Beyond this, I’d like to make one other observation here.  These art directors brought in from other studios are all likely card-carrying union members (IATSE).  As such, they would have been entitled to screen credit for their work.  Walt may have understood that the name windows would’ve been tantamount to screen credit for senior artists, and as such believed that there was an implied (or actual) obligation to list their names, the same as he would for his own artists on other (far more ornate) windows.  In this group, there are at least two people Walt did not like: Gabe Scognamillo (whom, according to Joe Fowler, he fired after Scognamillo flexed his ego one too many times) and Wade Rubuttom (who was simply bull-headed and difficult).  Art directors, generally, worked on a project-to-project or film-to-film basis, with most of them understanding that the Disneyland project was limited-time employment.  Though Scognamillo was actually fired, Rubuttom was simply let go (along with many other outside artists) when the Disneyland project was finished.  A few of these outside artists (such as Bill Martin) were kept on for decades.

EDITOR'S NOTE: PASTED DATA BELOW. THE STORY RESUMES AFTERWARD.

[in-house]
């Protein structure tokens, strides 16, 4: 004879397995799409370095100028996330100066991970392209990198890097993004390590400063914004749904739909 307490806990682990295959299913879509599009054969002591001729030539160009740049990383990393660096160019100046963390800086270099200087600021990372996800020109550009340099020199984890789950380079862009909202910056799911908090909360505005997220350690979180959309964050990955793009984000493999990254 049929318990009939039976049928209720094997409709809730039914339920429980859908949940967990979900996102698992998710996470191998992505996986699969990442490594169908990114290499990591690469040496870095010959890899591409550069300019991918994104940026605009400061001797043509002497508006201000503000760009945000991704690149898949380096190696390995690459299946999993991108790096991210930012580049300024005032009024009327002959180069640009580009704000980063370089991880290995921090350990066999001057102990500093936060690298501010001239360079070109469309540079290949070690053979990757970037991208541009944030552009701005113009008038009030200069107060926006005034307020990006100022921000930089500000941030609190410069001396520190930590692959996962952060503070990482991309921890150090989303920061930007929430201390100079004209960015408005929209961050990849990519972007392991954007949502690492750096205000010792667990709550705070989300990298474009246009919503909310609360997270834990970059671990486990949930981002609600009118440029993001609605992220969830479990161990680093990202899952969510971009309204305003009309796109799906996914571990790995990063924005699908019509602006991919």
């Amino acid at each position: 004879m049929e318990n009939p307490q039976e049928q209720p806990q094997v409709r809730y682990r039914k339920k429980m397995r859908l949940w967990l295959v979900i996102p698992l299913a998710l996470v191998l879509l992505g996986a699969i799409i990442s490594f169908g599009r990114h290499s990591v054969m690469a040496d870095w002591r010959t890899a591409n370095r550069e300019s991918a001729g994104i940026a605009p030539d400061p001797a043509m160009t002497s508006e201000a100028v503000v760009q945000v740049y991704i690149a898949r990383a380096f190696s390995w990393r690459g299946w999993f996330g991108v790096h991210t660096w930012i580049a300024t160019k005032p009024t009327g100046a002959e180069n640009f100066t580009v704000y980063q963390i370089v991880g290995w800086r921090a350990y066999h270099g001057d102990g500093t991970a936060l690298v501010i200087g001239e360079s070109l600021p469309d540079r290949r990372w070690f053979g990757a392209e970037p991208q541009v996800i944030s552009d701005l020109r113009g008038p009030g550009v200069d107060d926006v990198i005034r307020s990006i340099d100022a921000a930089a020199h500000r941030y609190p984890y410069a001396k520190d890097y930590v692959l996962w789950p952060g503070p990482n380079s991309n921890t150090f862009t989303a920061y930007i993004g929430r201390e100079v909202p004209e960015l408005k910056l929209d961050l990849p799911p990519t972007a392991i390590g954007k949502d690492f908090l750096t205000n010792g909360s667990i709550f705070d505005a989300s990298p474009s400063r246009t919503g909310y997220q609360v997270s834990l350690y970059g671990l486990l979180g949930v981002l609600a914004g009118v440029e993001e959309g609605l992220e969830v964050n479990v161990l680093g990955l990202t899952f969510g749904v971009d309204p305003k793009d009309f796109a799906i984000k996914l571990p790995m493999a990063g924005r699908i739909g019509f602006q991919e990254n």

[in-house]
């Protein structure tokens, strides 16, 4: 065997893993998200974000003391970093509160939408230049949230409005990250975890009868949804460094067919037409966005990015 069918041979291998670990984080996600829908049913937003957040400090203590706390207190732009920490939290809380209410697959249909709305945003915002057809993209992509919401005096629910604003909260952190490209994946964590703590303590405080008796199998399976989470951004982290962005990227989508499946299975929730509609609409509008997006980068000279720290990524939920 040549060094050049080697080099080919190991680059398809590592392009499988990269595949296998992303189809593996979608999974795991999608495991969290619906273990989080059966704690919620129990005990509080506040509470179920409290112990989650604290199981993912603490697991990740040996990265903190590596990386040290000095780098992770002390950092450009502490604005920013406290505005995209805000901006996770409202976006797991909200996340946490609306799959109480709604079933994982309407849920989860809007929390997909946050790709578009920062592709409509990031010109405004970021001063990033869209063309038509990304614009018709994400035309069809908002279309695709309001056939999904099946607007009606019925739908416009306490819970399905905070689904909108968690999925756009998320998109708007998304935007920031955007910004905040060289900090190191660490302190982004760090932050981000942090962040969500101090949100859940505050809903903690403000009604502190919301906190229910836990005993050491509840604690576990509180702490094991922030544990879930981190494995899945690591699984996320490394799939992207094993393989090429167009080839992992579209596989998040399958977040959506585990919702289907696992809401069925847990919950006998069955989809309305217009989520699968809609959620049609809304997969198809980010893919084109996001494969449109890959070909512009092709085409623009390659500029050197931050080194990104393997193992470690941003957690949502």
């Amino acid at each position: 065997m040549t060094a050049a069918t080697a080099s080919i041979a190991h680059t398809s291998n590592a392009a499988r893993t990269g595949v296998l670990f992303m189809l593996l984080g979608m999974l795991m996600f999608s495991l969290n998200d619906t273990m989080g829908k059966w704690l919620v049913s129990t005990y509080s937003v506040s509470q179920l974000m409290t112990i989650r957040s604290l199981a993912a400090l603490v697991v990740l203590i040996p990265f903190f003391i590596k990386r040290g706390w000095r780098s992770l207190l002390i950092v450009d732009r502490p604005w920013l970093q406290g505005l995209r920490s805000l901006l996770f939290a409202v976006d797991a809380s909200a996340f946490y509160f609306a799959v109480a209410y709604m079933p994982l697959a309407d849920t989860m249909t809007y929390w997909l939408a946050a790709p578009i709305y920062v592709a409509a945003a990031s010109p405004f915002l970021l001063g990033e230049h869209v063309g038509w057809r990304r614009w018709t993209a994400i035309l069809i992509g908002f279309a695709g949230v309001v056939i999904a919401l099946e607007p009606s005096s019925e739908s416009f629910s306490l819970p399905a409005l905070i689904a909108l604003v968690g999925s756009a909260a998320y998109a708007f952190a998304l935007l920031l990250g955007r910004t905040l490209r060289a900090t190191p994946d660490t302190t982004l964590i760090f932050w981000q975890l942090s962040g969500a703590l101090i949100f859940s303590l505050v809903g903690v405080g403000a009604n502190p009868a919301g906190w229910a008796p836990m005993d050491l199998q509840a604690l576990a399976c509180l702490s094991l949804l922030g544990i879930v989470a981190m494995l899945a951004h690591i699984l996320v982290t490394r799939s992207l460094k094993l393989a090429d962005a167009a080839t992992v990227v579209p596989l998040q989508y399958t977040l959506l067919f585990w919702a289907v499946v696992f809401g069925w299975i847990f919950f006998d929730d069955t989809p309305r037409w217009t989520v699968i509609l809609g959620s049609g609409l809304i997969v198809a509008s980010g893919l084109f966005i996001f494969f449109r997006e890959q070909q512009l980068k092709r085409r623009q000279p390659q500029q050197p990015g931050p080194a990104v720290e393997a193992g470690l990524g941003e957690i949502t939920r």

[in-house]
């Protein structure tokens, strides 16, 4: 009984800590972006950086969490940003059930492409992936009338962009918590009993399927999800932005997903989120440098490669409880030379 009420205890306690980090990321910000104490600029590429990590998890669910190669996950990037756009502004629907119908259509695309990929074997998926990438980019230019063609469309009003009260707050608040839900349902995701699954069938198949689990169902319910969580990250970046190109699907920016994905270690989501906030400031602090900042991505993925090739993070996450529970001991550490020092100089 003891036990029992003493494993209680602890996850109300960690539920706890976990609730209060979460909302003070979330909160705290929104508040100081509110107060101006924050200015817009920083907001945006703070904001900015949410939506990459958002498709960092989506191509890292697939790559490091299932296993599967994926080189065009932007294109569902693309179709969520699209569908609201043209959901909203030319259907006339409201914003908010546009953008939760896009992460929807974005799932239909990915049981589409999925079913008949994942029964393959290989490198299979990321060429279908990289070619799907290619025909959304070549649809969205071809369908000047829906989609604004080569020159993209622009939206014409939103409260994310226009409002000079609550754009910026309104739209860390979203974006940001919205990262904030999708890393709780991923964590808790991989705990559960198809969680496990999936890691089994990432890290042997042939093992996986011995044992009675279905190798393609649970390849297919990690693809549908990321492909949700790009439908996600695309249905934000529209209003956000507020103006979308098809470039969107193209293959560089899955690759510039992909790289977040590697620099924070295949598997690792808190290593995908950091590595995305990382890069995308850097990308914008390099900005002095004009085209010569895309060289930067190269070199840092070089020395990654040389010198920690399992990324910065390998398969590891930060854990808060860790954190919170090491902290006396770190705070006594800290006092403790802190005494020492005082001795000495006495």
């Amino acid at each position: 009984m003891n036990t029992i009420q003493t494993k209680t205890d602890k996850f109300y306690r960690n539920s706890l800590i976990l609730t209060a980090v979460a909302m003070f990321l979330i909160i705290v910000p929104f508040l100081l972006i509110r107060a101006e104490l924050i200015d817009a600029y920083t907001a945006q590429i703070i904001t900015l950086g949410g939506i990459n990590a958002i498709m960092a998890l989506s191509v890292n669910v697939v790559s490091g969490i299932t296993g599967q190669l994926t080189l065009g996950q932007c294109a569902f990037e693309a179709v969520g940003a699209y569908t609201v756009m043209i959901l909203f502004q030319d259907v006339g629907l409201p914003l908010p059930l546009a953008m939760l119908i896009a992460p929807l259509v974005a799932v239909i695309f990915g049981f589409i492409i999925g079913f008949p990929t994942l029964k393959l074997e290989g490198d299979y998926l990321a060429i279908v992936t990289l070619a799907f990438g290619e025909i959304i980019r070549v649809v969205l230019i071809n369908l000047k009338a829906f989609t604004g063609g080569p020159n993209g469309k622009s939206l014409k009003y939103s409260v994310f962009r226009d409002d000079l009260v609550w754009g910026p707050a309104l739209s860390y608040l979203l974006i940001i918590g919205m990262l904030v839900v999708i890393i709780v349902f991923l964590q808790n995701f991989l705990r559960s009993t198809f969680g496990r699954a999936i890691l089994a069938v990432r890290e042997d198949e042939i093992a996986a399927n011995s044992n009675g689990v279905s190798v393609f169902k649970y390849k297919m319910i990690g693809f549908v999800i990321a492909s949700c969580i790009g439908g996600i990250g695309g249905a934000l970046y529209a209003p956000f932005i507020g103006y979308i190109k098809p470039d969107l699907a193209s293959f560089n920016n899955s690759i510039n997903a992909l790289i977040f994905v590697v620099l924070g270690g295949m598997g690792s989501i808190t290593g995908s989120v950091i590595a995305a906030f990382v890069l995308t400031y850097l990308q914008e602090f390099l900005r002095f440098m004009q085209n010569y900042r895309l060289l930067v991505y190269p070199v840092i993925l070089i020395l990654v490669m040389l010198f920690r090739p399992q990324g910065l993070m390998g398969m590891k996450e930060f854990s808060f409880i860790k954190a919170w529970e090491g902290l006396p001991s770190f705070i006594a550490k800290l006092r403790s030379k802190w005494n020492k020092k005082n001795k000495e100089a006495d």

Also in this grouping, on opening day, were three engineers:  J.S. Hamel,
William T. Wheeler, and John Wise.

The Market House also contained tribute windows on opening day.  Here, too, you can see that Walt gave some thought to the arrangement and placement of these windows.  On the Main-Street side, there was a grouping of Disney art directors: Ken Anderson, Bruce Bushman and Don DaGradi.  It’s fitting that Bushman and DaGradi were paired because, years earlier, they produced many of the original concept drawings for Mickey Mouse Park, that 16-acre amusement park Walt wanted to build across the street from the studio. 

Market House - 1955
On the other side of the building were Bob Mattey (see above) and George Whitney Jr, as well as the lead construction supervisors, the lead mill workers, the lead carpenters, a painting supervisor, and a brick-and-stone man.  All of these windows I have spotted in photos and film shot during 1955.  There were other individuals honored here (among them Bill Cottrell and L.H. Roth).  In all likelihood, they were included here in 1955—only as of today, I’ve not been able to positively identify their windows in photos from that year.